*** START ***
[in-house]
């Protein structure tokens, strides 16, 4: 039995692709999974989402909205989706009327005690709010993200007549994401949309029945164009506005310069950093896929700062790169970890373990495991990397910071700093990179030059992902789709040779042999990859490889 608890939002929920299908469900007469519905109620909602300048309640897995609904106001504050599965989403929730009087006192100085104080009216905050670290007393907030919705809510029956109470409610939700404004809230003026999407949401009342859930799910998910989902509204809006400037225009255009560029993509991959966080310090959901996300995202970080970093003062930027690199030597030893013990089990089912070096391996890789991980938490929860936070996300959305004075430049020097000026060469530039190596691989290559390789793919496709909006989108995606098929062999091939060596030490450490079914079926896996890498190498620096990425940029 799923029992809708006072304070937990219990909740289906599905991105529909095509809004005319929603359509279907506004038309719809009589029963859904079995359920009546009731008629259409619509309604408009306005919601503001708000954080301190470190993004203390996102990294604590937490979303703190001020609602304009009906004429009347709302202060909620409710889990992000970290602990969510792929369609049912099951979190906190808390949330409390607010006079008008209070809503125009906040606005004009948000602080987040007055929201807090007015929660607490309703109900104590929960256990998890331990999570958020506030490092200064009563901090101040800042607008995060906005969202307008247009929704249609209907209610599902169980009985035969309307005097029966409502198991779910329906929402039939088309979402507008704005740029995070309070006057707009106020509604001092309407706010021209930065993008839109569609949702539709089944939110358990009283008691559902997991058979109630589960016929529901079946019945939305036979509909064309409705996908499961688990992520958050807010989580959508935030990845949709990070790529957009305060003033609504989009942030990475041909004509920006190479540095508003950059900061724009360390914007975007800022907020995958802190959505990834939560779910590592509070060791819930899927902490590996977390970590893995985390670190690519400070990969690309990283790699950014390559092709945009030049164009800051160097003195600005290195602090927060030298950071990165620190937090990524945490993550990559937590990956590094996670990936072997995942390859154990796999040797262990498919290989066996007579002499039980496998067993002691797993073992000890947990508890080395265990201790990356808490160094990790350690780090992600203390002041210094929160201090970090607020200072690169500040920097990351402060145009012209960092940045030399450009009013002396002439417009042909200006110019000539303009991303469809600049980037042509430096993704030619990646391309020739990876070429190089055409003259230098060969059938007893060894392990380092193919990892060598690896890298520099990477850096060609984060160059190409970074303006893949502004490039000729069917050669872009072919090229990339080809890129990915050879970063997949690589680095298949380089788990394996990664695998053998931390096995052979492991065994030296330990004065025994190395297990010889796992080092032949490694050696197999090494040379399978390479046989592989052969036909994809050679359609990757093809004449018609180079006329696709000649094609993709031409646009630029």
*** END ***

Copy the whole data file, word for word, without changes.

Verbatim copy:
[in-house]
């Protein structure tokens, strides 16, 4: 039995692709999974989402909205989706009327005690709010993200007549994401949309029945164009506005310069950093896929700062790169970890373990495991990397910071700093990179030059992902789709040779042999990859490889 608890939002929920299908469900007469519905109620909602300048309640897995609904106001504050599965989403929730009087006192100085104080009216905050670290007393907030919705809510029956109470409610939700404004809230003026999407949401009342859930799910998910989902509204809006400037225009255009560029993509991959966080310090959901996300995202970080970093003062930027690199030597030893013990089990089912070096391996890789991980938490929860936070996300959305004075430049020097000026060469530039190596691989290559390789793919496709909006989108995606098929062999091939060596030490450490079914079926896996890498190498620096990425940029 799923029992809708006072304070937990219990909740289906599905991105529909095509809004005319929603359509279907506004038309719809009589029963859904079995359920009546009731008629259409619509309604408009306005919601503001708000954080301190470190993004203390996102990294604590937490979303703190001020609602304009009906004429009347709302202060909620409710889990992000970290602990969510792929369609049912099951979190906190808390949330409390607010006079008008209070809503125009906040606005004009948000602080987040007055929201807090007015929660607490309703109900104590929960256990998890331990999570958020506030490092200064009563901090101040800042607008995060906005969202307008247009929704249609209907209610599902169980009985035969309307005097029966409502198991779910329906929402039939088309979402507008704005740029995070309070006057707009106020509604001092309407706010021209930065993008839109569609949702539709089944939110358990009283008691559902997991058979109630589960016929529901079946019945939305036979509909064309409705996908499961688990992520958050807010989580959508935030990845949709990070790529957009305060003033609504989009942030990475041909004509920006190479540095508003950059900061724009360390914007975007800022907020995958802190959505990834939560779910590592509070060791819930899927902490590996977390970590893995985390670190690519400070990969690309990283790699950014390559092709945009030049164009800051160097003195600005290195602090927060030298950071990165620190937090990524945490993550990559937590990956590094996670990936072997995942390859154990796999040797262990498919290989066996007579002499039980496998067993002691797993073992000890947990508890080395265990201790990356808490160094990790350690780090992600203390002041210094929160201090970090607020200072690169500040920097990351402060145009012209960092940045030399450009009013002396002439417009042909200006110019000539303009991303469809600049980037042509430096993704030619990646391309020739990876070429190089055409003259230098060969059938007893060894392990380092193919990892060598690896890298520099990477850096060609984060160059190409970074303006893949502004490039000729069917050669872009072919090229990339080809890129990915050879970063997949690589680095298949380089788990394996990664695998053998931390096995052979492991065994030296330990004065025994190395297990010889796992080092032949490694050696197999090494040379399978390479046989592989052969036909994809050679359609990757093809004449018609180079006329696709000649094609993709031409646009630029």